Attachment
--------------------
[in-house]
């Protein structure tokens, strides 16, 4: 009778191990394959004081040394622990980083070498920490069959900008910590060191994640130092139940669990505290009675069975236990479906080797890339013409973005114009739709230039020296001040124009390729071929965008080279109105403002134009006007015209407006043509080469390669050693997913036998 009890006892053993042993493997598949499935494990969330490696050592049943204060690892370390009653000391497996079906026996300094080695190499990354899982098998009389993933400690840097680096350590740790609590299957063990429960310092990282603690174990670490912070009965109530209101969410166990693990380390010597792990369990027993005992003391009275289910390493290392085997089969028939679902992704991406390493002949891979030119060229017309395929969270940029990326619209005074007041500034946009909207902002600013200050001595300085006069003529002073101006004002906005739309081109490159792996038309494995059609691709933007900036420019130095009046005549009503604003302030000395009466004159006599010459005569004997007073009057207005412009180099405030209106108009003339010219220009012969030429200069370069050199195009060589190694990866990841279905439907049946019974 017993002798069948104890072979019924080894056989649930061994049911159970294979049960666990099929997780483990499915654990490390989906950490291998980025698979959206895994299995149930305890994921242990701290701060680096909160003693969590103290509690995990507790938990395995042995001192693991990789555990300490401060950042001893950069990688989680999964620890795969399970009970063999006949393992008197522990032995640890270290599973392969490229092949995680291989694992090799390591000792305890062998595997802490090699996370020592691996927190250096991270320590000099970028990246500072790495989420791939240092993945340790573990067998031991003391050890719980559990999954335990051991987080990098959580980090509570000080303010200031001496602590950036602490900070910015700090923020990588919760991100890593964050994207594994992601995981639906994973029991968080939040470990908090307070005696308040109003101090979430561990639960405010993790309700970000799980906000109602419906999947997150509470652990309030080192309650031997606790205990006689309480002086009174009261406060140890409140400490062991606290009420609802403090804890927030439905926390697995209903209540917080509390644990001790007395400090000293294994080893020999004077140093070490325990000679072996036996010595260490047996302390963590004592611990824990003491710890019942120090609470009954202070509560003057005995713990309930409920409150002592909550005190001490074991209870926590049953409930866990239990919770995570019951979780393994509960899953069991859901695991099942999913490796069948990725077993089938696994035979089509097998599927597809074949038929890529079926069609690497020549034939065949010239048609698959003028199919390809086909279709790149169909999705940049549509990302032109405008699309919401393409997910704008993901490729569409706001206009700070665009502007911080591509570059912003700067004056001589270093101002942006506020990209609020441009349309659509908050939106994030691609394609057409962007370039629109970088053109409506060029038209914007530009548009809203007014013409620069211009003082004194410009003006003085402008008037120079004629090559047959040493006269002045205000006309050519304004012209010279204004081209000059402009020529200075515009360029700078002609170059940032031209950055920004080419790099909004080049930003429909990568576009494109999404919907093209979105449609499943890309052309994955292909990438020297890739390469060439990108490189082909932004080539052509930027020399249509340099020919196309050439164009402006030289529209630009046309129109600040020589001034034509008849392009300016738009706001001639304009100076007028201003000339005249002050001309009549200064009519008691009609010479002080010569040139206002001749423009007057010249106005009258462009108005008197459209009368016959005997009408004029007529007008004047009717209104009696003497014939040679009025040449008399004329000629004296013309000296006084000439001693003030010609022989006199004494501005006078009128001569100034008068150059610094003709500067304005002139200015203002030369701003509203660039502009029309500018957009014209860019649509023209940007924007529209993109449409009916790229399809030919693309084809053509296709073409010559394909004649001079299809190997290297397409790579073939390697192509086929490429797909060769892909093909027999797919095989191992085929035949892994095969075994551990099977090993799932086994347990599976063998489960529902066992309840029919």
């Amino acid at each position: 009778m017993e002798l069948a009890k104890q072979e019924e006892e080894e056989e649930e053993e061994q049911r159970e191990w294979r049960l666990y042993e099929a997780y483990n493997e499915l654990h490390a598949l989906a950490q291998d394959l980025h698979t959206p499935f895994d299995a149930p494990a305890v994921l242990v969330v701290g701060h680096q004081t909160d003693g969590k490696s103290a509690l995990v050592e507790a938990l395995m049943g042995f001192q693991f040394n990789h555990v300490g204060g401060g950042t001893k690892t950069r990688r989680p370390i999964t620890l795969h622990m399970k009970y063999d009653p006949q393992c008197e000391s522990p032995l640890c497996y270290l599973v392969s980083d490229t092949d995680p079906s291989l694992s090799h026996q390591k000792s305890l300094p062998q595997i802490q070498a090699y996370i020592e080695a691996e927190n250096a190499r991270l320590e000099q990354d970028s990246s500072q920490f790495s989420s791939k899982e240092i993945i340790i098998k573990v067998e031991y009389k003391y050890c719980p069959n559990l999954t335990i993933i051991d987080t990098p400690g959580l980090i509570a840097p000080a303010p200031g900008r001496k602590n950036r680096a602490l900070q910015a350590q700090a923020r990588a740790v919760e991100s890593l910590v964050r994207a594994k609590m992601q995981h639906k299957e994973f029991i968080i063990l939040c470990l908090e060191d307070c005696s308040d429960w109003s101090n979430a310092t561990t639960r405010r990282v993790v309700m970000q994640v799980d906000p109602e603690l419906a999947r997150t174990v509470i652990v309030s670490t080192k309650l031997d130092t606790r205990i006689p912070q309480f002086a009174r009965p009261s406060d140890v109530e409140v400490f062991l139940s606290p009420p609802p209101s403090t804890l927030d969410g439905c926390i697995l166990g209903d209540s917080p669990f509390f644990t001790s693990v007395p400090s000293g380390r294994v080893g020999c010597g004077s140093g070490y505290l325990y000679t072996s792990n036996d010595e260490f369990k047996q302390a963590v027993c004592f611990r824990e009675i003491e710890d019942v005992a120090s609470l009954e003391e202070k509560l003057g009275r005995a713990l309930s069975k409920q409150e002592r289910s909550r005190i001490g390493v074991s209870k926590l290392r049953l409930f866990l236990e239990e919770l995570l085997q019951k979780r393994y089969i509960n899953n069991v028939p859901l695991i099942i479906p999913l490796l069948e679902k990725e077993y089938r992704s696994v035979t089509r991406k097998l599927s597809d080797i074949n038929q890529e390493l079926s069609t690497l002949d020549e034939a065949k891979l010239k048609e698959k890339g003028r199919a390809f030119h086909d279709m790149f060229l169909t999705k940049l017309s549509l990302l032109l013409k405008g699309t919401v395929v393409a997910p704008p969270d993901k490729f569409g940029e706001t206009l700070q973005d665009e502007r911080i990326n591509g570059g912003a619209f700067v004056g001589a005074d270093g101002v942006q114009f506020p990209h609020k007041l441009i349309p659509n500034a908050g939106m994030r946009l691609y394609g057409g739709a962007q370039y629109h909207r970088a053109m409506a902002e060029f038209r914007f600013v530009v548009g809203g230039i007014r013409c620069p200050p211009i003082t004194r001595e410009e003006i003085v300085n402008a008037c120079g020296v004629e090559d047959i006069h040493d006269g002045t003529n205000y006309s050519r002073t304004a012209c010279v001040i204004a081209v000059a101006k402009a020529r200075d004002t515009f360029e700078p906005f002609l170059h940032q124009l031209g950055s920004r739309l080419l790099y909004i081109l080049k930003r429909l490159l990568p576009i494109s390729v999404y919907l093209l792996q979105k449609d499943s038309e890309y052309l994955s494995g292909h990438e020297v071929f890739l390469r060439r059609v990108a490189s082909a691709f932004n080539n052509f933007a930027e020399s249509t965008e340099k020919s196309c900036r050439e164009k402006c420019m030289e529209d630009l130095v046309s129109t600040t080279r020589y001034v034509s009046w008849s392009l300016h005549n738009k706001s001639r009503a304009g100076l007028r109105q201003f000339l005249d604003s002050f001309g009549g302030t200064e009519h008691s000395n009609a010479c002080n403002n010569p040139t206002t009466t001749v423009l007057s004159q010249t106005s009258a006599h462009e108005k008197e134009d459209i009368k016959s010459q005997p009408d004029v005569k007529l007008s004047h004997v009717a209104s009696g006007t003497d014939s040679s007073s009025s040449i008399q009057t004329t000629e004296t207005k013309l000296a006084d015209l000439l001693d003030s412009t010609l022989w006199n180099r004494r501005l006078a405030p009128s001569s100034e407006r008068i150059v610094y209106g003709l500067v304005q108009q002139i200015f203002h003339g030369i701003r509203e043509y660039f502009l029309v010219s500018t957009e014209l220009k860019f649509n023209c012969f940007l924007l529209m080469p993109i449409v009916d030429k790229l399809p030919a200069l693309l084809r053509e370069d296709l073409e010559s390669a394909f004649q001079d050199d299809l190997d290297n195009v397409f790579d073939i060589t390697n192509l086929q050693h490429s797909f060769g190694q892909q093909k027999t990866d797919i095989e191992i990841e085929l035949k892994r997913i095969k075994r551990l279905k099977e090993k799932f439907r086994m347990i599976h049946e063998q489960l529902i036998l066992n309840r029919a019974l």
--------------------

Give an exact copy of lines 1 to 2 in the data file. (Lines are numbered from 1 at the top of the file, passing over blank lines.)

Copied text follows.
[in-house]
């Protein structure tokens, strides 16, 4: 009778191990394959004081040394622990980083070498920490069959900008910590060191994640130092139940669990505290009675069975236990479906080797890339013409973005114009739709230039020296001040124009390729071929965008080279109105403002134009006007015209407006043509080469390669050693997913036998 009890006892053993042993493997598949499935494990969330490696050592049943204060690892370390009653000391497996079906026996300094080695190499990354899982098998009389993933400690840097680096350590740790609590299957063990429960310092990282603690174990670490912070009965109530209101969410166990693990380390010597792990369990027993005992003391009275289910390493290392085997089969028939679902992704991406390493002949891979030119060229017309395929969270940029990326619209005074007041500034946009909207902002600013200050001595300085006069003529002073101006004002906005739309081109490159792996038309494995059609691709933007900036420019130095009046005549009503604003302030000395009466004159006599010459005569004997007073009057207005412009180099405030209106108009003339010219220009012969030429200069370069050199195009060589190694990866990841279905439907049946019974 017993002798069948104890072979019924080894056989649930061994049911159970294979049960666990099929997780483990499915654990490390989906950490291998980025698979959206895994299995149930305890994921242990701290701060680096909160003693969590103290509690995990507790938990395995042995001192693991990789555990300490401060950042001893950069990688989680999964620890795969399970009970063999006949393992008197522990032995640890270290599973392969490229092949995680291989694992090799390591000792305890062998595997802490090699996370020592691996927190250096991270320590000099970028990246500072790495989420791939240092993945340790573990067998031991003391050890719980559990999954335990051991987080990098959580980090509570000080303010200031001496602590950036602490900070910015700090923020990588919760991100890593964050994207594994992601995981639906994973029991968080939040470990908090307070005696308040109003101090979430561990639960405010993790309700970000799980906000109602419906999947997150509470652990309030080192309650031997606790205990006689309480002086009174009261406060140890409140400490062991606290009420609802403090804890927030439905926390697995209903209540917080509390644990001790007395400090000293294994080893020999004077140093070490325990000679072996036996010595260490047996302390963590004592611990824990003491710890019942120090609470009954202070509560003057005995713990309930409920409150002592909550005190001490074991209870926590049953409930866990239990919770995570019951979780393994509960899953069991859901695991099942999913490796069948990725077993089938696994035979089509097998599927597809074949038929890529079926069609690497020549034939065949010239048609698959003028199919390809086909279709790149169909999705940049549509990302032109405008699309919401393409997910704008993901490729569409706001206009700070665009502007911080591509570059912003700067004056001589270093101002942006506020990209609020441009349309659509908050939106994030691609394609057409962007370039629109970088053109409506060029038209914007530009548009809203007014013409620069211009003082004194410009003006003085402008008037120079004629090559047959040493006269002045205000006309050519304004012209010279204004081209000059402009020529200075515009360029700078002609170059940032031209950055920004080419790099909004080049930003429909990568576009494109999404919907093209979105449609499943890309052309994955292909990438020297890739390469060439990108490189082909932004080539052509930027020399249509340099020919196309050439164009402006030289529209630009046309129109600040020589001034034509008849392009300016738009706001001639304009100076007028201003000339005249002050001309009549200064009519008691009609010479002080010569040139206002001749423009007057010249106005009258462009108005008197459209009368016959005997009408004029007529007008004047009717209104009696003497014939040679009025040449008399004329000629004296013309000296006084000439001693003030010609022989006199004494501005006078009128001569100034008068150059610094003709500067304005002139200015203002030369701003509203660039502009029309500018957009014209860019649509023209940007924007529209993109449409009916790229399809030919693309084809053509296709073409010559394909004649001079299809190997290297397409790579073939390697192509086929490429797909060769892909093909027999797919095989191992085929035949892994095969075994551990099977090993799932086994347990599976063998489960529902066992309840029919």